Adsorption of organic micropollutants from water using Hypersol-Macronet polymers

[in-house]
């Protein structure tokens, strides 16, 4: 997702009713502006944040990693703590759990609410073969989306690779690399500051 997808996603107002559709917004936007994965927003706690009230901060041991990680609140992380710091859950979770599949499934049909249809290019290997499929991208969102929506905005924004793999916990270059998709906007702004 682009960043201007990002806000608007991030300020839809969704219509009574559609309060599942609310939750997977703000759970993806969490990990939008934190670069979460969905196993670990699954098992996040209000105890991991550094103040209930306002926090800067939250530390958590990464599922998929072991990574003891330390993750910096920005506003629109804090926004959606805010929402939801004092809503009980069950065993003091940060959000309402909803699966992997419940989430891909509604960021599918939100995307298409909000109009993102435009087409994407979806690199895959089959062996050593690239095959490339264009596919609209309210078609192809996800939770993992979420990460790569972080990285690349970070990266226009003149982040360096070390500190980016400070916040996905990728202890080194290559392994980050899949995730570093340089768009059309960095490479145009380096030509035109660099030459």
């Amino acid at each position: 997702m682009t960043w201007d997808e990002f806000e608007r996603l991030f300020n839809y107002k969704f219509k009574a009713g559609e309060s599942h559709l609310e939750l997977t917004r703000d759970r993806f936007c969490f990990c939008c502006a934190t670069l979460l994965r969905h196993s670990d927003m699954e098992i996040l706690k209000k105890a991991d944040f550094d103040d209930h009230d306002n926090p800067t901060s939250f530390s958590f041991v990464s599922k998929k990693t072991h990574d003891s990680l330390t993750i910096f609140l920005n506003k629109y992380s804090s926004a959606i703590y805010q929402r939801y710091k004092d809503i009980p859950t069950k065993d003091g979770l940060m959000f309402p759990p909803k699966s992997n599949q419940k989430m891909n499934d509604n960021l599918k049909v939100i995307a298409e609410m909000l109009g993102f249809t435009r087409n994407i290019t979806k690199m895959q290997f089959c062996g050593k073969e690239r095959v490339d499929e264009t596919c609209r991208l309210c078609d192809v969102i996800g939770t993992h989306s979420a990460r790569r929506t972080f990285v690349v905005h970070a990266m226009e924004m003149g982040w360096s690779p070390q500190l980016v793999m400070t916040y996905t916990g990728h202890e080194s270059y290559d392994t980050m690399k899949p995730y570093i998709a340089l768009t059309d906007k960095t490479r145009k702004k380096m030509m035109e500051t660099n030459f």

Hypersol-Macronet™ polymers have been evaluated for the adsorption of organic pollutants from aqueous solution. The adsorption performance of the polymers was compared with a commercial activated carbon, Chemviron F -400. Investigation into the physical structure of the adsorbents was performed using microscopy and the adsorption of nitrogen at liquid nitrogen temperatures. A critical analysis of the adsorption isotherm data reduction models is given. The polymers possess a bimodal pore size distribution of micropores, approximately l3A in diameter, and macropores, greater than 200A. The surface functionality of the Macronets, determined by diffuse reflectance IR, 13C NMR and X-ray photoelectron spectroscopy, is presented. Elemental analysis and direct titration techniques were also investigated. Relatively high concentrations of oxygen containing functional groups were observed on the polymers, attributed to ethers, alcohols and ketones formed during polymer production. Adsorption isotherms are given for the removal of phenol and three chlorophenols substituted in the ortho, meta and para position. The greater hydrophobicity of the chlorinated phenols resulted in stronger interaction energies and larger adsorption capacities. Batch kinetic data for the above adsorbates was modelled using the homogeneous surface diffusion correlations. Analytical techniques were developed and validated for the determination of trace levels (0.1 parts per billion) of five pesticides; atrazine, simazine, isoproturon, diuron and chlorotoluron. Single and multi-component adsorption isotherms are presented for trace concentrations of pesticides in aqueous solution. Mini-column breakthrough curves are presented for MN-200 and F-400. Selectivity of the polymers for the various pesticides was explained by differences in molecular size and the hydrophobicity of the adsorbates. The primary adsorption mechanism is hydrophobic interaction enhanced by hydrogen bonding. The negative influence of natural organic matter (NOM) on the removal of pesticides was investigated using batch and column techniques. The uptake of NOM on activated carbon is much greater than that on MN-200. Total regeneration ofMN-200 using a variety of organic solvents was achieved for high and low solid phase concentrations of pesticides. Regeneration of F-400 was ineffective. The breakthrough point of a regenerated mini-column containing MN-200 was identical to the virgin polymer data. The potential commercial application of the resin for the purification of drinking water is discussed.